I was having a conversation with a friend they other day when they asked me a question that caught me off guard. They asked me “how can you always be so confident and know what to do?” The reason I was caught of guard was that this isn’t how I view myself. In my mind I know sometimes I make decision that I am not confident about at all. In fact, sometimes I feel like I’m choosing an option only because I have to choose one. It made me wonder why my perception of myself was translating so differently to others.
I thought about it for a while and discussed it with my friend. After we dissected things a bit I think I stumbled across an explanation. What I realized is that there is something I am very confident about. I’m confident that even if my choices don’t give me the result I expected I have the ability to move forward from wherever I end up. I tend to look at the outcome of my choices as wrong and more as different.
That doesn’t mean that I don’t think I make mistakes or bad decisions. I do. I’m often the first to mentally chastise myself for a bad decision. But as I thought about it I realized that my personal experience parallels what I see in clients.
Some clients use a similar approach to the one I use. They make choices and recognize that sometimes their choices result in outcomes other than what they expected. They have the ability to acknowledge that their choice did work out as expected. They may even label it as a mistake. But at the same time they are looking at where to go from here. How to start moving in the direction that they want to go.
The other variation I see is people who become so focused on the “mistake” they made that they have difficulty ever turning their attention towards moving forward. They see their past choices as failures and spend their time beating themselves up. Instead of making the next move towards where they want to be they become stuck.
I think it is important to look at our choices and how they played out. But that look should be done for the purpose of learning and growing not self condemnation. And the fact is that although our choice didn’t lead us to where we expected, we will never truly be able to know if a different choice would have had a better result. We can speculate but because that moment has passed we can never know for sure.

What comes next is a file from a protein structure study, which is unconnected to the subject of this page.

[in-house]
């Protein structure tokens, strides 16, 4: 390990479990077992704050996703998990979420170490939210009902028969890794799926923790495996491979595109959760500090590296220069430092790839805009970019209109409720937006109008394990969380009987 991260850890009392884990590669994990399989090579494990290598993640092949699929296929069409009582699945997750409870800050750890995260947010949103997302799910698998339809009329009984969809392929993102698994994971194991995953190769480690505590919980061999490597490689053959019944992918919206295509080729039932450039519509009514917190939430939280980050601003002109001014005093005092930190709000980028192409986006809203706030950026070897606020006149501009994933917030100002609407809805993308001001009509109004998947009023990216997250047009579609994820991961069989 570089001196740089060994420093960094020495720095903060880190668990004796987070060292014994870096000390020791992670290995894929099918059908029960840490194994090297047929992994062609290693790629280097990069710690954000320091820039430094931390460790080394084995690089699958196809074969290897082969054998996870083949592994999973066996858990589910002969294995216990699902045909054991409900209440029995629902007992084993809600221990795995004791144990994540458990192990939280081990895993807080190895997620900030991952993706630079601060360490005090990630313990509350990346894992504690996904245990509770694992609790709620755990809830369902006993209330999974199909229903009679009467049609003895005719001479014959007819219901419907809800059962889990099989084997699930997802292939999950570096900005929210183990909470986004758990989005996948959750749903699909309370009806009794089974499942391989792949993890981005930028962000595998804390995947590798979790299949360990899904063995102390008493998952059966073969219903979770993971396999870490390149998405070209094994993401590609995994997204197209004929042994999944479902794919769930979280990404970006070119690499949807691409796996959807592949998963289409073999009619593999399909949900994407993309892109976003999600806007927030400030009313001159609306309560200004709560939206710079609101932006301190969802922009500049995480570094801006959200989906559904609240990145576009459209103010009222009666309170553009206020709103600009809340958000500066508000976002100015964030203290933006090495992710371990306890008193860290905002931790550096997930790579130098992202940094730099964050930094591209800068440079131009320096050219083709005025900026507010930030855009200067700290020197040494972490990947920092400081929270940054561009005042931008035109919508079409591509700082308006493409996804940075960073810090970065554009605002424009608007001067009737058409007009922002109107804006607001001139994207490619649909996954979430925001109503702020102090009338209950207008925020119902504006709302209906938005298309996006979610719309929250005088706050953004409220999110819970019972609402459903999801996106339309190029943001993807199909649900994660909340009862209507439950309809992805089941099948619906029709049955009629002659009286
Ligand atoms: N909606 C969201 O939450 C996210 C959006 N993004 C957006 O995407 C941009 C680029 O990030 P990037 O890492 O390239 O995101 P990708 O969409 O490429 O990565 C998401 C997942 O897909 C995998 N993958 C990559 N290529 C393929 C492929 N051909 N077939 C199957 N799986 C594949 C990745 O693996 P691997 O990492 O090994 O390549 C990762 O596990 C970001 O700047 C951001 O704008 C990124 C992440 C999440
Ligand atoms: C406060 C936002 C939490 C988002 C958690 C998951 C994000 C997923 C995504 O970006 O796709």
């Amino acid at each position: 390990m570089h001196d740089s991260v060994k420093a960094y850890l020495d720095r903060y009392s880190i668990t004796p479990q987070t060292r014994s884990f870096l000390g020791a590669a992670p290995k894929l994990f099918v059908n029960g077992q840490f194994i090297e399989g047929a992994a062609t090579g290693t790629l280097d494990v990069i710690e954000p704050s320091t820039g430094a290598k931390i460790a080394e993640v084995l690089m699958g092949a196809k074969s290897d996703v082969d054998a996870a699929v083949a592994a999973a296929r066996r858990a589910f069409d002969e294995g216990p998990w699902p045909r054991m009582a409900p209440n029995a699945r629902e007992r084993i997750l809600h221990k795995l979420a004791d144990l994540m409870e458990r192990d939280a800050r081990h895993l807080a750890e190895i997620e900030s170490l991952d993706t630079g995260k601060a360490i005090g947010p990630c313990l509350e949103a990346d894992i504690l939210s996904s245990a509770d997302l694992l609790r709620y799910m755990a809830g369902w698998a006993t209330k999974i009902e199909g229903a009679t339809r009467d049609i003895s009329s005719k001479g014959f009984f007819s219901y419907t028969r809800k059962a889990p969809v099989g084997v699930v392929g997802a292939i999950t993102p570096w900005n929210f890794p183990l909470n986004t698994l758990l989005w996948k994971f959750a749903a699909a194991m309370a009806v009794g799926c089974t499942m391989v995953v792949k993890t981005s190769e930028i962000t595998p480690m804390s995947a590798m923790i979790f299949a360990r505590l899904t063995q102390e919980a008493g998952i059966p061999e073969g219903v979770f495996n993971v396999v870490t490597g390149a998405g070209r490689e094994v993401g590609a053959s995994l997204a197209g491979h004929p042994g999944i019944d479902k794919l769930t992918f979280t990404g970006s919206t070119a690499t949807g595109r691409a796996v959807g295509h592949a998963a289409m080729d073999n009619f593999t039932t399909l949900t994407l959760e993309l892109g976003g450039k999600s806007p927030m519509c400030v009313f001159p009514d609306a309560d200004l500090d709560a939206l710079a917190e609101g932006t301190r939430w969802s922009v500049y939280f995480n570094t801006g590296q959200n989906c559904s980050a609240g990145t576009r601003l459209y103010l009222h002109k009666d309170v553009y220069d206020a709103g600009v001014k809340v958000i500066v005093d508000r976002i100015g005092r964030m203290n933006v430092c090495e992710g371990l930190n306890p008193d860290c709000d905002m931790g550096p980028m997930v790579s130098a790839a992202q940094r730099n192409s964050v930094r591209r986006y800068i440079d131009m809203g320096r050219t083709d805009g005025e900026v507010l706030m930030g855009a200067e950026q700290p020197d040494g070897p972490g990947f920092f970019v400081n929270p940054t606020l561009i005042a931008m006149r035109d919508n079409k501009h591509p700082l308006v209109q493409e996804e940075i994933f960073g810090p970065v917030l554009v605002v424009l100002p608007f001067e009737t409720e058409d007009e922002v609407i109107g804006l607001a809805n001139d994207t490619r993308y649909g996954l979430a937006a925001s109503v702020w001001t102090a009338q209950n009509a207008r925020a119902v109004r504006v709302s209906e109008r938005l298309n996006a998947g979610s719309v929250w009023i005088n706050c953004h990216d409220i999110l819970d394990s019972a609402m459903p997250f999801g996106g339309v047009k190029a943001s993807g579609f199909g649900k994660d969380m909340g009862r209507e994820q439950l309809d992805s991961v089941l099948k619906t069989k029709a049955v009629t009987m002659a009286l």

In our busy world we sometimes lose sight of the fact that When we are trying to get from point A to point B that it can be okay to go through points A.1, A.2 and A.3. Life is a journey. Sometimes we take the direct route and sometime we take the scenic route. And sometimes detours are not of our own doing.
The other thing we often forget is that mistakes don’t have to equate with failure. They may just be bumps along the way to success. There is a Chinese proverb that says “Failure is not falling down but refusing to get up.” So the next time you make a decision remember that you don’t have to be confident about your decision…you just need to be confident that if you fall down you can get up, brush yourself off and take the next step towards being where you want to be.
i like this message very much and agree.
I think, when it comes to decision making, it’s so easy to get into a mindset of ‘oh my God, I messed up! Why did I do that?’, so it was refreshing to read your post. I like the way you’re able to look at decisions in a different way, not judging them quickly as right or wrong, good or bad. This is a perspective I’d like to move towards more in my life. One of the things I’m learning is that we can’t control how our life pans out and we can’t hold too tightly to our preconceived expectations.
I agree that too many people allow their confidence to be shaken because on one failure. Not everything works out the first time, but valuable learning experiences are provided with each attempt. Those who persevere will find success, there can be a confidence in that.
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